NASA Goddard Earth Science Peer Award - 2021

NASA Postdoctoral Fellowship - 2019

University of Maryland College of Computer, Mathematical and Natural Science Merit fellowship - 2017

Horn Point Laboratory Graduate Student Research Fellowship - 2017

University of Maryland Graduate School Dean’s Fellowship - 2018



Clark, J. B., A. Mannino, M. Tzortziou, R. G. Spencer, and P. Hernes. 2022. The Transformation and Export of Organic Carbon Across an Arctic River‐Delta‐Ocean Continuum Journal of Geophysical Research: Biogeosciences 127 (12): [10.1029/2022jg007139]

Novak, M. G., A. Mannino, J. B. Clark, et al. P. Hernes, M. Tzortziou, R. G. Spencer, A. M. Kellerman, and B. Grunert. 2022. Arctic biogeochemical and optical properties of dissolved organic matter across river to sea gradients Frontiers in Marine Science 9 [10.3389/fmars.2022.949034]

Clark, J. B., and A. Mannino. 2022. The Impacts of Freshwater Input and Surface Wind Velocity on the Strength and Extent of a Large High Latitude River Plume Frontiers in Marine Science 8 [10.3389/fmars.2021.793217]

Logozzo, L., M. Tzortziou, P. Neale, and J. B. Clark. 2021. Photochemical and Microbial Degradation of Chromophoric Dissolved Organic Matter Exported From Tidal Marshes Journal of Geophysical Research: Biogeosciences 126 (4): [10.1029/2020jg005744]

Clark, J. B., and A. Mannino. 2021. Preferential loss of Yukon River delta colored dissolved organic matter under nutrient replete conditions Limnology and Oceanography lno.11706 [10.1002/lno.11706]

Clark, J. B., W. Long, and R. R. Hood. 2020. A Comprehensive Estuarine Dissolved Organic Carbon Budget Using an Enhanced Biogeochemical Model Journal of Geophysical Research: Biogeosciences 125 (5): [10.1029/2019jg005442]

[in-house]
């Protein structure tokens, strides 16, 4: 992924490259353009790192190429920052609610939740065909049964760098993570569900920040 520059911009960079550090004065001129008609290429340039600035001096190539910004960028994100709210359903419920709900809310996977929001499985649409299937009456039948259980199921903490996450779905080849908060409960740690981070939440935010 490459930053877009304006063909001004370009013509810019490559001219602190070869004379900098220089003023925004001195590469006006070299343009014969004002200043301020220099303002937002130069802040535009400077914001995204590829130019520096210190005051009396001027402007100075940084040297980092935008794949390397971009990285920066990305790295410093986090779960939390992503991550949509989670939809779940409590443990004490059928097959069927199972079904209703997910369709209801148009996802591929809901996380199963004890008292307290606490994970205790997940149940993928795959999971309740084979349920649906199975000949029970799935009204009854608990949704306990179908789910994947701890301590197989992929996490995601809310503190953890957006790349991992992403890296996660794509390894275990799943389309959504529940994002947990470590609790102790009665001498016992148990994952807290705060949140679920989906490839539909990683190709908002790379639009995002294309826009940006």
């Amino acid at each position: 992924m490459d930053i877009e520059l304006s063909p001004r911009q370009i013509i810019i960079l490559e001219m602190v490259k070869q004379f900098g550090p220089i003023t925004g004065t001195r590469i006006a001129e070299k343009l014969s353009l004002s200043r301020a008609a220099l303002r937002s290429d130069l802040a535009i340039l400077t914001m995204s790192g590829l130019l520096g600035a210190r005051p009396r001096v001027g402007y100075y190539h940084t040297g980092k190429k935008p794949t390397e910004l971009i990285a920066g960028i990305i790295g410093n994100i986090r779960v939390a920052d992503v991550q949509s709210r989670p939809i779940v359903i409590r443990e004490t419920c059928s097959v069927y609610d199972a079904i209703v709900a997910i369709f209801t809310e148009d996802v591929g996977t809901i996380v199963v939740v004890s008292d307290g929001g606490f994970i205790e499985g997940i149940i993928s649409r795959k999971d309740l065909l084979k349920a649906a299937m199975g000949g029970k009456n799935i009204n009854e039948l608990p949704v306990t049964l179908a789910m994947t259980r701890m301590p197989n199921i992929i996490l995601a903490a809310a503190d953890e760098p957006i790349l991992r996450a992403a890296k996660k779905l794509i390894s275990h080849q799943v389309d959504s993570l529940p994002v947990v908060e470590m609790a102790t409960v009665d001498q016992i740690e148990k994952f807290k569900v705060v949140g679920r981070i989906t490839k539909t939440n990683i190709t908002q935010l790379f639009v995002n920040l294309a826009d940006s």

Clark, J. B., P. Neale, M. Tzortziou, F. Cao, and R. R. Hood. 2019. A mechanistic model of photochemical transformation and degradation of colored dissolved organic matter Marine Chemistry 214 103666 [10.1016/j.marchem.2019.103666]

Clark, J. B., W. Long, and R. R. Hood. 2017. Estuarine Sediment Dissolved Organic Matter Dynamics in an Enhanced Sediment Flux Model Journal of Geophysical Research: Biogeosciences 122 (10): 2669-2682 [10.1002/2017jg003800]

Clark, J. B., W. Long, M. Tzortziou, P. J. Neale, and R. R. Hood. 2017. Wind-Driven Dissolved Organic Matter Dynamics in a Chesapeake Bay Tidal Marsh-Estuary System Estuaries and Coasts 41 (3): 708-723 [10.1007/s12237-017-0295-1]

Testa, J. M., J. B. Clark, W. C. Dennison, et al. E. C. Donovan, A. W. Fisher, W. Ni, M. Parker, D. Scavia, S. E. Spitzer, A. M. Waldrop, V. M. Vargas, and G. Ziegler. 2017. Ecological Forecasting and the Science of Hypoxia in Chesapeake Bay BioScience 67 (7): 614-626 [10.1093/biosci/bix048]

Talks, Presentations and Posters


Modeling of Organic Carbon Export and Processing in Arctic Deltas, Plumes and Coastal


November 19, 2021

Arctic-COLORS Data Synthesis Meeting

Linking optics to biogeochemical models to better quantify marine carbon cycling

July 22, 2021

Ocean Carbon and Biogeochemistry Annual Workshop